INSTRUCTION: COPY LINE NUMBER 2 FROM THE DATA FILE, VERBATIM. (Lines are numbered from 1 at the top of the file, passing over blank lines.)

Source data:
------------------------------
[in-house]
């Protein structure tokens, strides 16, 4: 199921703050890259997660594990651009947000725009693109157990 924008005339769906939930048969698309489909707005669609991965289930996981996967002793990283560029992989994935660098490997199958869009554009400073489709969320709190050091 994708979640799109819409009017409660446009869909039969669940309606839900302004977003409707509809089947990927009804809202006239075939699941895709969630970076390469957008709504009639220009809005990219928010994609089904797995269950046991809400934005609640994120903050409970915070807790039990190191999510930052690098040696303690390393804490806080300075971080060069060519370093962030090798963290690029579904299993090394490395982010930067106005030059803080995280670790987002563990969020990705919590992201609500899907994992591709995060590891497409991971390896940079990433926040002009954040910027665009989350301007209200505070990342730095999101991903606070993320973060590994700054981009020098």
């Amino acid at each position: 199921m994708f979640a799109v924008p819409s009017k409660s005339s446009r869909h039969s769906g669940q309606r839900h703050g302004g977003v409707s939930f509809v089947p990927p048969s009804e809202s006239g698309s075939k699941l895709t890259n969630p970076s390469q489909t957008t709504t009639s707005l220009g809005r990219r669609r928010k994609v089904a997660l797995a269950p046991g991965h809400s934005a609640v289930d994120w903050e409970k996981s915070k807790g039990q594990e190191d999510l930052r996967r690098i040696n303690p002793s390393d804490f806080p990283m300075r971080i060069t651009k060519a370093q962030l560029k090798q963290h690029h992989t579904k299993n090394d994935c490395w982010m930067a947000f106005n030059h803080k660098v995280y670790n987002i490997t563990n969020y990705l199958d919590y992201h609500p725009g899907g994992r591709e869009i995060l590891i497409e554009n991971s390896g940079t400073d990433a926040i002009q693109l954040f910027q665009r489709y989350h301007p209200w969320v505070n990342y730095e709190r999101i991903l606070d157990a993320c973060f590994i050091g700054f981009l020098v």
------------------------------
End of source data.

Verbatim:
């Protein structure tokens, strides 16, 4: 199921703050890259997660594990651009947000725009693109157990 924008005339769906939930048969698309489909707005669609991965289930996981996967002793990283560029992989994935660098490997199958869009554009400073489709969320709190050091 994708979640799109819409009017409660446009869909039969669940309606839900302004977003409707509809089947990927009804809202006239075939699941895709969630970076390469957008709504009639220009809005990219928010994609089904797995269950046991809400934005609640994120903050409970915070807790039990190191999510930052690098040696303690390393804490806080300075971080060069060519370093962030090798963290690029579904299993090394490395982010930067106005030059803080995280670790987002563990969020990705919590992201609500899907994992591709995060590891497409991971390896940079990433926040002009954040910027665009989350301007209200505070990342730095999101991903606070993320973060590994700054981009020098």